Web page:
For many British people, tipping can be a controversial issue. Unlike our American cousins across the pond, tipping is not ingrained in British culture, and we can therefore often be apprehensive about paying gratuities on a cruise ship. If you’re looking to get a better understanding of the whys, hows, whens and whos when it come to tipping the crew aboard your cruise ship, read on as we clear up common misconceptions and offer helpful advice about paying your gratuities on-board.
Why pay gratuities?
Generally, paying gratuities and tipping the staff aboard a cruise ship is not compulsory. However, in the majority of cases it is seen as the right thing to do; a sincere expression of thanks to the dedicated crew members who have served you drinks, cleaned your stateroom and been generally helpful and friendly throughout your time on-board.
The main reason behind tipping aboard a cruise ship is to compensate low-paid staff for their hard work. Most of the crew aboard a cruise ship will earn a low wage, making much of their disposable income through the gratuities that they are paid by thankful guests. While those opposed to the idea of tipping may say that the cruise lines should simply pay them more so guests wouldn’t have to pay gratuities, most cruise lines would respond by saying that the prospect of tips is a great incentive for the crew to worker harder and offer the best possible service, which results in an enhanced experience for everyone on-board.
How to tip
Nowadays, the vast majority of cruise lines with a tipping policy will automatically add gratuity charges to your on-board bill. While you are usually welcome to tip staff with cash in hand, the old idea of leaving money in an envelope for them to find no longer exists by and large. Different cruise lines will operate varied tipping policies and charge different amounts for the services of their crew. Princess Cruises, for example, automatically add $11.50 to your bill each day, while P&O Cruises only charges £3.75 per person for each night on-board.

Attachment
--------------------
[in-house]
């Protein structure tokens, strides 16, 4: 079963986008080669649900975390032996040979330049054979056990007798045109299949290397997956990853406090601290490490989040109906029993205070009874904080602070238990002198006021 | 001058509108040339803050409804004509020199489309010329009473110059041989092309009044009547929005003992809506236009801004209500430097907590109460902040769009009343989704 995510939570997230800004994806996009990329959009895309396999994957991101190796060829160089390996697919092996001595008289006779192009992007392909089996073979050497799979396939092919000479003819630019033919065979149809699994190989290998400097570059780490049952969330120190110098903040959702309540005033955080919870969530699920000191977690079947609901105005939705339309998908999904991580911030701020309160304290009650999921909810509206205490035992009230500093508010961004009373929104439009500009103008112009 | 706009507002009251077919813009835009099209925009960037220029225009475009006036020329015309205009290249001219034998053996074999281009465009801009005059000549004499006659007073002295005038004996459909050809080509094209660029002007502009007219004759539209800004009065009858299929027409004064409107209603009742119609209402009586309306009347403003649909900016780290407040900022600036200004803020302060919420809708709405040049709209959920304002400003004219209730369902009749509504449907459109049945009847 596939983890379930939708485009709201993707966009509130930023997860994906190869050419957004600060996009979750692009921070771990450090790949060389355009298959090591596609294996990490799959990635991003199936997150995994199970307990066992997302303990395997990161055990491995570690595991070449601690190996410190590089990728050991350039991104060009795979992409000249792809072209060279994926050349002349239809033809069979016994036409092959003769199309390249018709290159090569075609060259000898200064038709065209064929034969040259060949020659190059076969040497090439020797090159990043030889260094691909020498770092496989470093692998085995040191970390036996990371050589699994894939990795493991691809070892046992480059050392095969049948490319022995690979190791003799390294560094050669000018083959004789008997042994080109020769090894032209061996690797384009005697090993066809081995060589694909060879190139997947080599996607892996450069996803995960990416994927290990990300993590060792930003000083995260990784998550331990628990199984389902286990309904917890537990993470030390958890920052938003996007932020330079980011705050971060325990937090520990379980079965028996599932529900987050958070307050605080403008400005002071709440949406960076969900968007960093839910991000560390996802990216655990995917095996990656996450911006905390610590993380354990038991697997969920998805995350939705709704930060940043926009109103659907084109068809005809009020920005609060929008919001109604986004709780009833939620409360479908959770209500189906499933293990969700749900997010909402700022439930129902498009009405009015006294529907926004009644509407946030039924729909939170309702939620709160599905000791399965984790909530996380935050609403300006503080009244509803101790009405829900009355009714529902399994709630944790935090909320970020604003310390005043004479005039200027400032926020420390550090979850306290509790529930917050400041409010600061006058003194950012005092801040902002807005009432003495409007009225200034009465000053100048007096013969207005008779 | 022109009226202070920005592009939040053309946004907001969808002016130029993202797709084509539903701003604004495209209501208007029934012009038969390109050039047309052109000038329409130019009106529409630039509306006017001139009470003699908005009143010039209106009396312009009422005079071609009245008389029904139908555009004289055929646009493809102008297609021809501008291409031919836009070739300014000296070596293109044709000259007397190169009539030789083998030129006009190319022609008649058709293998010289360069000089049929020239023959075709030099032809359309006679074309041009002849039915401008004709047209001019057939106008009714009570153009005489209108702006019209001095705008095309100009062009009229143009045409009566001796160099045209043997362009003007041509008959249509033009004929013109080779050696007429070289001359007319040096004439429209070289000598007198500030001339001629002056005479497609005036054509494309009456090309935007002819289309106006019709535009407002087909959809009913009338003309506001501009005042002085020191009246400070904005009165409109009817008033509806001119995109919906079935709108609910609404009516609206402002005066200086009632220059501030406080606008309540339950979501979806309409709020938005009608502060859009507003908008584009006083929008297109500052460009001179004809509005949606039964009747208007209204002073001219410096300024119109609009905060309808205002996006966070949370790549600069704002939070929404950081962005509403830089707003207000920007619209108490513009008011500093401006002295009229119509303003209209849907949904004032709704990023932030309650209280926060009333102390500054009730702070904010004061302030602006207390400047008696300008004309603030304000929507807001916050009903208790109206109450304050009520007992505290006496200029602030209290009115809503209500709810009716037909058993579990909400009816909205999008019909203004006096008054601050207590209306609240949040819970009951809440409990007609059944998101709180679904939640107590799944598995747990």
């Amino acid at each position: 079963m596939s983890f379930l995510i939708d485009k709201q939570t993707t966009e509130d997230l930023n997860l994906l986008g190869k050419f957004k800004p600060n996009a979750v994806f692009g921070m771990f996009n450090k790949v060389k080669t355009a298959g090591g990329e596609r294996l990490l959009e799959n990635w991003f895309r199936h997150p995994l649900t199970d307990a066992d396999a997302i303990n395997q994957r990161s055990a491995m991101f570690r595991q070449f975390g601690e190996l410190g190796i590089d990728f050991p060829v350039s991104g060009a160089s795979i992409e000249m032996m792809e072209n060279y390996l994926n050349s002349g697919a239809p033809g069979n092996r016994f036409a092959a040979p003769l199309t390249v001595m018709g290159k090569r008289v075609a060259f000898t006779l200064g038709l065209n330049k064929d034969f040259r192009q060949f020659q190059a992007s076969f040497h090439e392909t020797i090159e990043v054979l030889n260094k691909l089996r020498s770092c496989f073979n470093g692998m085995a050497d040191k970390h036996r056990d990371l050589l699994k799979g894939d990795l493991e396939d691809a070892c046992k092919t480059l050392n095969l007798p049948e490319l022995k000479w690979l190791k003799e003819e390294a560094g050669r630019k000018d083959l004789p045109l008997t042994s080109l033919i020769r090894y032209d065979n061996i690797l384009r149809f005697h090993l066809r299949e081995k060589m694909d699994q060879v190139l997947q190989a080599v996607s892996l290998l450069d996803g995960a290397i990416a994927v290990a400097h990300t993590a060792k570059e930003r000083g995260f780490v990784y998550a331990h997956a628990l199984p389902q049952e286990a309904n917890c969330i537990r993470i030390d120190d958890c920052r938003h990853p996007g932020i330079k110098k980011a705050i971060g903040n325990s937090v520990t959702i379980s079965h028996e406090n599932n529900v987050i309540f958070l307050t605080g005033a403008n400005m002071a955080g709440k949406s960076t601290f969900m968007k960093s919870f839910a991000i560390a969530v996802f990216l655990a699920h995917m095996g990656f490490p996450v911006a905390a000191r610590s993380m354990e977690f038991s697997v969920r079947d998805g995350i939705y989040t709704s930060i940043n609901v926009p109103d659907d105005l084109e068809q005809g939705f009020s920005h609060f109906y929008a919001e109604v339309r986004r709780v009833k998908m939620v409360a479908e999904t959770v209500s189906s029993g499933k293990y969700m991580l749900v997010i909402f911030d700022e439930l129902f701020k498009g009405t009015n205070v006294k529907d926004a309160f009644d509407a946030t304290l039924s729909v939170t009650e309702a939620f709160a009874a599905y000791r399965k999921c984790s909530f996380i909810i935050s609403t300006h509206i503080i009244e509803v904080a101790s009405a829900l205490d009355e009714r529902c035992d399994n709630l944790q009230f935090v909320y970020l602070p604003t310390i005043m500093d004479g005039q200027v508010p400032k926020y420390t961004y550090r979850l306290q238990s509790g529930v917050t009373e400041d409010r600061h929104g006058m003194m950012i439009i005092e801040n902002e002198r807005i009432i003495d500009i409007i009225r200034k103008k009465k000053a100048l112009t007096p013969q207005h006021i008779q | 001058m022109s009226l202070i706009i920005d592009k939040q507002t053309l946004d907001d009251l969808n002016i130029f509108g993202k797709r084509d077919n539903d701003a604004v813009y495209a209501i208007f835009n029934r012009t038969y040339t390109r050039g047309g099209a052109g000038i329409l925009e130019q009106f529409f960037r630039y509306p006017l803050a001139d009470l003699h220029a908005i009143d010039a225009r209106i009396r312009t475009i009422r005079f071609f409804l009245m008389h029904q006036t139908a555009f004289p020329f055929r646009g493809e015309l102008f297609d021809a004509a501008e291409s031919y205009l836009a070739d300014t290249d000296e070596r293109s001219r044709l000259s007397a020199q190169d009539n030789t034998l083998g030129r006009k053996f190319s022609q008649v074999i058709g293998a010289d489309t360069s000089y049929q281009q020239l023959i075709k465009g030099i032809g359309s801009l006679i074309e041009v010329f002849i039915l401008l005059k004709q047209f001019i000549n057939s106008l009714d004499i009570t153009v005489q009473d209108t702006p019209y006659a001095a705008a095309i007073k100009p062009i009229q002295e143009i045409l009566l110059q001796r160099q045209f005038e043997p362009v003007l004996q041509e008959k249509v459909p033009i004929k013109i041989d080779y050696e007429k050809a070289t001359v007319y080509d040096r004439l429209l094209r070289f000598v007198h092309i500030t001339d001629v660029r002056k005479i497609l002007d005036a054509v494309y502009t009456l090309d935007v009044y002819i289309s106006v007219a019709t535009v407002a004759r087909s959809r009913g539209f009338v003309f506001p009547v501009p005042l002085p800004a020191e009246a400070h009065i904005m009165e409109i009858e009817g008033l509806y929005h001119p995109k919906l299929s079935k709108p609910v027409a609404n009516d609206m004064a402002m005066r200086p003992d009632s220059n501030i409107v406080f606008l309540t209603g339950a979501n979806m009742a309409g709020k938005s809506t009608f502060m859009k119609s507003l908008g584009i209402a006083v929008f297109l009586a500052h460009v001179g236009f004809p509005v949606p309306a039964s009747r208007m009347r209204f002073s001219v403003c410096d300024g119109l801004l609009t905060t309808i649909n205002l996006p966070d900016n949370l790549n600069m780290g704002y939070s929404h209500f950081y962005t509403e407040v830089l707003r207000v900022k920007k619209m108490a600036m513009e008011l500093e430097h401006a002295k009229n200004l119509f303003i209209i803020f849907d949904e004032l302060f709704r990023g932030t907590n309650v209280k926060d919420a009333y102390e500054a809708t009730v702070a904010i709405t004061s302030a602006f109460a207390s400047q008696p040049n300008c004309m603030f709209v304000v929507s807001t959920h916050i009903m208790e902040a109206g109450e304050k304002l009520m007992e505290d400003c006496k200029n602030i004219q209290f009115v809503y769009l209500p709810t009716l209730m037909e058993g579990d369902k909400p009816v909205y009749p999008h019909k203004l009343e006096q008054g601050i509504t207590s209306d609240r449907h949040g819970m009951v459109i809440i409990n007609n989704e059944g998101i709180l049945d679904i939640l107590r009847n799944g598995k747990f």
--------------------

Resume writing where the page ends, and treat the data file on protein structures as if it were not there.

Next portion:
In contrast, you may find that some cruises line, including Regent Seven Seas and Thomson Cruises, do not require or expect you to pay gratuities whilst on-board, so make sure to check your cruise line’s policy before you book.
When to tip
While most cruise lines will apply a gratuities charges automatically, which will be due for payment at the end of your voyage, there are other options available to you when it comes to paying your tips.
Often, cruise staff ship will go out of their way to make your feel special and welcome, providing exceptional service and going above and beyond to make sure you’re every whim is catered for. Whether it’s the bartender remembering your name and favourite drink, or your cabin steward fulfilling an extra-special request, there are many reasons why you may feel obliged to give a certain member of the crew a little extra. If this is the case, it is usually recommended that you give out cash tips on the last day of your cruise. Having said that, a tip to the right person at the beginning of your voyage can also improve your experience, offering staff greater incentive to provide the very best service for the rest of your holiday.
Who to tip
If you’d like to show your thanks to the crew aboard your ship, and feel that the gratuities automatically taken from your on-board account just don’t quite cut it, most cruise line staff will accept extra tips, while for other crew members it is not quite so appropriate.
Cruise ship staff who will generally accept additional tips include cabin stewards, butlers and room service attendants, bar tenders and dining room waiters, shore excursion tour guides, spa therapists and casino dealers – especially if you’re on a winning streak!
However, certain crew members, such as Maitre D’s, your ship’s captain and other high ranking officers are generally well paid without receiving gratuities, and are therefore unlikely to accept any extra tips.
It’s up to grat-you-ities!
In the end, it’s up to you whether or not you pay your gratuities on-board, or if you hand out any extra tips in cash. Just remember, most crew members rely on tips to subsidise their wage, and will go out of their way to make sure you have the best time possible on-board, so it’s always best to think twice and bear in mind the service you have enjoyed before you consider removing gratuities from your bill.
Our tip: Speak to an expert before you book
Speaking to someone with years of experience in cruising is the best way to make sure that you avoid any pitfalls and have the best cruise holiday possible. Our expert cruise concierge team are on hand to answer any questions you may have prior to booking. Just give us a call on 0207 980 2847 if you’d like a chat.